Posts Tagged ‘Louisiana’

Liability roundup

Louisiana moves to add cops as hate crime protected group

Under a bill that passed the state legislature with little opposition and now heads to the desk of Gov. John Bel Edwards (D), Louisiana “is poised to become the first [state] in the nation where public-safety personnel will be a protected class under hate-crime law.” That will bring us much closer to the end of all principled conservative opposition to hate-crime laws, so thanks for nothing, Louisiana. [New Orleans Times-Picayune, Washington Post] My case against the idea, which has been pushed by the Fraternal Order of Police union, is here.

Liability roundup

  • Cohen Milstein contracts with attorney general on opioid claims: “New Hampshire’s fleet of private pirate lawyers” [editorial, Manchester Union-Leader] Transparency in Private Attorney Contracting (TiPAC) legislation would help [Tiger Joyce] New Louisiana AG Jeff Landry cancels Buddy Caldwell contracts with outside law firms [Louisiana Record] States with governor-appointed AGs have seen fewer scandals than the majority in which the post is elected [Phil Goldberg, RCP]
  • Judge declines to dismiss Newtown families’ suit against rifle maker Remington Arms, PLCAA notwithstanding [Connecticut Post] Sandy Hook gun lawsuit “almost surely won’t succeed, nor should it.” [USA Today editorial] More: David French [extremely narrow ruling went to jurisdiction only, PLCAA as bar to recovery explicitly not at issue]
  • Sen. Dick Durbin, long a guardian of trial lawyer interests, leads opposition to federal bill on transparency in asbestos claims [Illinois Business Daily]
  • Judge tosses one wrongful death suit against Porsche over Paul Walker crash, another still pending [EOnline, earlier] GM ignition bellwether trials going exceptionally badly for plaintiffs as judge dismisses all but one claim in spun-out-on-black-ice case [Daniel Fisher]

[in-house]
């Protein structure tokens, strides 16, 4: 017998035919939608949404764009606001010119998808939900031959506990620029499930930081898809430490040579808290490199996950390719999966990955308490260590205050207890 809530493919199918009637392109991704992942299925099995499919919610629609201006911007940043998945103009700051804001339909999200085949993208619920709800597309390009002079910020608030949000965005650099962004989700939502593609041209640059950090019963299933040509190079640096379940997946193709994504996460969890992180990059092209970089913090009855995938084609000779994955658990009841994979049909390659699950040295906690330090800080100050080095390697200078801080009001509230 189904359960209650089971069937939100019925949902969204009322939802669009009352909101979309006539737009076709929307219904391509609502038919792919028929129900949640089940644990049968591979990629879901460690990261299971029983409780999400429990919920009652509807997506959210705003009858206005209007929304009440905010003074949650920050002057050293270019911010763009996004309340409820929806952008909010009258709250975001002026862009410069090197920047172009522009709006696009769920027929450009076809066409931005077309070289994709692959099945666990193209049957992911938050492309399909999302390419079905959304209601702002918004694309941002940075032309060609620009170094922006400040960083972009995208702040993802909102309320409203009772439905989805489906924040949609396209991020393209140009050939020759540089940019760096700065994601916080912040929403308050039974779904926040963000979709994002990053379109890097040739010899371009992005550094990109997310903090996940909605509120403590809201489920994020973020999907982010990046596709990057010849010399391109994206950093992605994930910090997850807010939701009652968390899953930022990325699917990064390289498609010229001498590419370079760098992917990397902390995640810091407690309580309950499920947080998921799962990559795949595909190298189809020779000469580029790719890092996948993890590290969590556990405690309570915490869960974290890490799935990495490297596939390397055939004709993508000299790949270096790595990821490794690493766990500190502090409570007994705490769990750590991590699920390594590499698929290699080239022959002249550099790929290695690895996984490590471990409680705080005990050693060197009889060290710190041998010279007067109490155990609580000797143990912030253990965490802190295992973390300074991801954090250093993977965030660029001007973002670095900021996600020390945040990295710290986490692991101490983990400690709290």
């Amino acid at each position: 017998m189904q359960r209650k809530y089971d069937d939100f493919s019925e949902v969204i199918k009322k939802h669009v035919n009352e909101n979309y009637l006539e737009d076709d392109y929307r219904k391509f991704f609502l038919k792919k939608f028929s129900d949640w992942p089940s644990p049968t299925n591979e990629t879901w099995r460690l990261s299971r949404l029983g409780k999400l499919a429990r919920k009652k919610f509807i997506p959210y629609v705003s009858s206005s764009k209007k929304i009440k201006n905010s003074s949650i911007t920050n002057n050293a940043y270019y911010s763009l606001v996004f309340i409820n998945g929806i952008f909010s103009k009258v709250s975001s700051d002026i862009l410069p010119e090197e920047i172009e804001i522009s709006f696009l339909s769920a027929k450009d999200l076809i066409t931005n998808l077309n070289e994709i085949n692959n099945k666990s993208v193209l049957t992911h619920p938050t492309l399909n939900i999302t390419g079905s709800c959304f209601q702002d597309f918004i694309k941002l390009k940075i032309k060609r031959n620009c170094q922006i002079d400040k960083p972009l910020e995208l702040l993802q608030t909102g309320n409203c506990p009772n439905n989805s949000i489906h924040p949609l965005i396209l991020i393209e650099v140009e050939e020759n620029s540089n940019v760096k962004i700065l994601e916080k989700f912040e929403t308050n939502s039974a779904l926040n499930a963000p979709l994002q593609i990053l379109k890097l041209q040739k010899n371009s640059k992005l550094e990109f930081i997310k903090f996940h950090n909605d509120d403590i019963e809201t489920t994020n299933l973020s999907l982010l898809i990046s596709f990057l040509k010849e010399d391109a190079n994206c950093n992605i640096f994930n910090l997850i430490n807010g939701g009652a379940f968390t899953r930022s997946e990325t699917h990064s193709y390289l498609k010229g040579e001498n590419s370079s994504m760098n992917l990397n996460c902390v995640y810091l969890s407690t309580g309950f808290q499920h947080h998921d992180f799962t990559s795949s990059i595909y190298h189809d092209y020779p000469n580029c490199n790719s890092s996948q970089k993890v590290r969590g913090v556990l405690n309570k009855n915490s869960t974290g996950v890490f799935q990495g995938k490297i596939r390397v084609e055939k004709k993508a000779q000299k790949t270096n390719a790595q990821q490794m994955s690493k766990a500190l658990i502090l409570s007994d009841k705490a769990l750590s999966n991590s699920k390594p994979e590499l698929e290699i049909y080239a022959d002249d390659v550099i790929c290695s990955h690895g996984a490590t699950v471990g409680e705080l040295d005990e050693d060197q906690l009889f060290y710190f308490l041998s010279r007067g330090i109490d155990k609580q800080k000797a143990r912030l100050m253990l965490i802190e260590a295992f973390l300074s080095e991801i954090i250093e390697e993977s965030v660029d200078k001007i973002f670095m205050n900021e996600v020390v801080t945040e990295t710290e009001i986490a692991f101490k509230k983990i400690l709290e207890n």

• Litigation destroys business confidentiality and that’s by design [Steve McConnell, Drug and Device Law]
  • “Justice Scalia’s Product Liability Legacy” [Anand Agneshwar and Emily M. May (Arnold & Porter), Lexology]
  • After State Farm defeats hailstorm claim, judge threatens to sanction Texas attorney Steve Mostyn [Southeast Texas Record]

December 23 roundup

Environment roundup

Law enforcement for profit roundup

  • “Why Morristown officers seized the cars in the first place is unclear.” Maybe because it enabled an officer to pocket $6,000? [Tennessee: Watchdog] Louisiana town getting 87% of its revenue from traffic tickets has 188 people, 5 cop cars [Marshall Project via Balko] For second time, this time in Chicago case, former CEO of red light camera company cops a federal plea [Cyrus Farivar, Ars Technica]
  • Opposition from law enforcement shoots down asset forfeiture reform in California [Scott Shackford/Reason, more] Despite talk of being friendlier to forfeiture reform, Department of Justice fed talking points to reform opponents in California battle [TechDirt] “Most Americans don’t realize it’s this easy for police to take your cash” [Christopher Ingraham, Washington Post “WonkBlog”]
  • Other side of the ledger: how governments pay for claims against law enforcement [Joanna Schwartz, SSRN via TortsProf]
  • Louisville traffic school allows violators to get cases “dismissed without having to pay court costs… and generates revenue to operate the county attorney’s office” [Insurance Journal]
  • Lawsuit alleges private probation companies in Tennessee abusing power, free-marketers should be as worried as anyone else about misalignment of private, public incentives [Radley Balko, earlier]
  • Odd how feds can prevent someone resisting extradition from contesting asset forfeiture [Trevor Burrus/Cato, Ilya Somin on Kim Dotcom case]
  • Insurers often pool funds to support insurance fraud prosecution efforts, but critics say Travis County, Texas prosecutors are needlessly close to a single company [Texas Tribune]

Rating states on legal climates

“West Virginia courts have a well-deserved reputation for favoring plaintiffs, but the state’s Supreme Court may have gone too far this year when it said drug addicts who broke the law to obtain narcotics could sue the doctors and pharmacies who supposedly fed their addiction.” Rulings like that, writes Daniel Fisher, are one reason West Virginia perennially ranks at the bottom in the U.S. Chamber’s ranking of state legal climates, and did again this year. Louisiana, Illinois, and California are other cellar-dwellers, while Alabama and Texas, despite extensive reforms and the success of business-oriented candidates in many judicial races, also languish in the lower ranks with continuing problems such as the litigation atmosphere of east Texas [Lou Ann Anderson/Watchdog Arena] More: Bob Dorigo Jones. Related, from ALEC: State Lawsuit Reform.

Schools roundup